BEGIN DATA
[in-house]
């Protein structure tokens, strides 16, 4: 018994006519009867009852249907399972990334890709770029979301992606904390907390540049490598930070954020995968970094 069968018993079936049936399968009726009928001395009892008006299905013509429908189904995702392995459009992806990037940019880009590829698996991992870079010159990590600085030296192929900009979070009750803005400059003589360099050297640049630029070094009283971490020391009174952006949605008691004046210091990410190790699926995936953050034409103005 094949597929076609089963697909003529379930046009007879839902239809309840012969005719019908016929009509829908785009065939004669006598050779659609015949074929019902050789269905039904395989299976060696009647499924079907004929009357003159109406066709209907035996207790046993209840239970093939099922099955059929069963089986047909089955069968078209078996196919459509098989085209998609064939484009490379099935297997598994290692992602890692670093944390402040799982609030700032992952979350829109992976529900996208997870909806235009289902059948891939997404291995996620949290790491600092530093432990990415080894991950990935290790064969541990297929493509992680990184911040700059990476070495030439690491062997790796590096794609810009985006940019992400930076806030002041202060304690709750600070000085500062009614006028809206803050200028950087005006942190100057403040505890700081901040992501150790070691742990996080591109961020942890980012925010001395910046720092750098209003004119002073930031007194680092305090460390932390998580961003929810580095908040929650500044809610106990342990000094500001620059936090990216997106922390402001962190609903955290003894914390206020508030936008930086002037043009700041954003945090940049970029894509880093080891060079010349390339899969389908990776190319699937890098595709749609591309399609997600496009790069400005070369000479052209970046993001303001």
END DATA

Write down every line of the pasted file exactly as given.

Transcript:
[in-house]
């Protein structure tokens, strides 16, 4: 018994006519009867009852249907399972990334890709770029979301992606904390907390540049490598930070954020995968970094 069968018993079936049936399968009726009928001395009892008006299905013509429908189904995702392995459009992806990037940019880009590829698996991992870079010159990590600085030296192929900009979070009750803005400059003589360099050297640049630029070094009283971490020391009174952006949605008691004046210091990410190790699926995936953050034409103005 094949597929076609089963697909003529379930046009007879839902239809309840012969005719019908016929009509829908785009065939004669006598050779659609015949074929019902050789269905039904395989299976060696009647499924079907004929009357003159109406066709209907035996207790046993209840239970093939099922099955059929069963089986047909089955069968078209078996196919459509098989085209998609064939484009490379099935297997598994290692992602890692670093944390402040799982609030700032992952979350829109992976529900996208997870909806235009289902059948891939997404291995996620949290790491600092530093432990990415080894991950990935290790064969541990297929493509992680990184911040700059990476070495030439690491062997790796590096794609810009985006940019992400930076806030002041202060304690709750600070000085500062009614006028809206803050200028950087005006942190100057403040505890700081901040992501150790070691742990996080591109961020942890980012925010001395910046720092750098209003004119002073930031007194680092305090460390932390998580961003929810580095908040929650500044809610106990342990000094500001620059936090990216997106922390402001962190609903955290003894914390206020508030936008930086002037043009700041954003945090940049970029894509880093080891060079010349390339899969389908990776190319699937890098595709749609591309399609997600496009790069400005070369000479052209970046993001303001």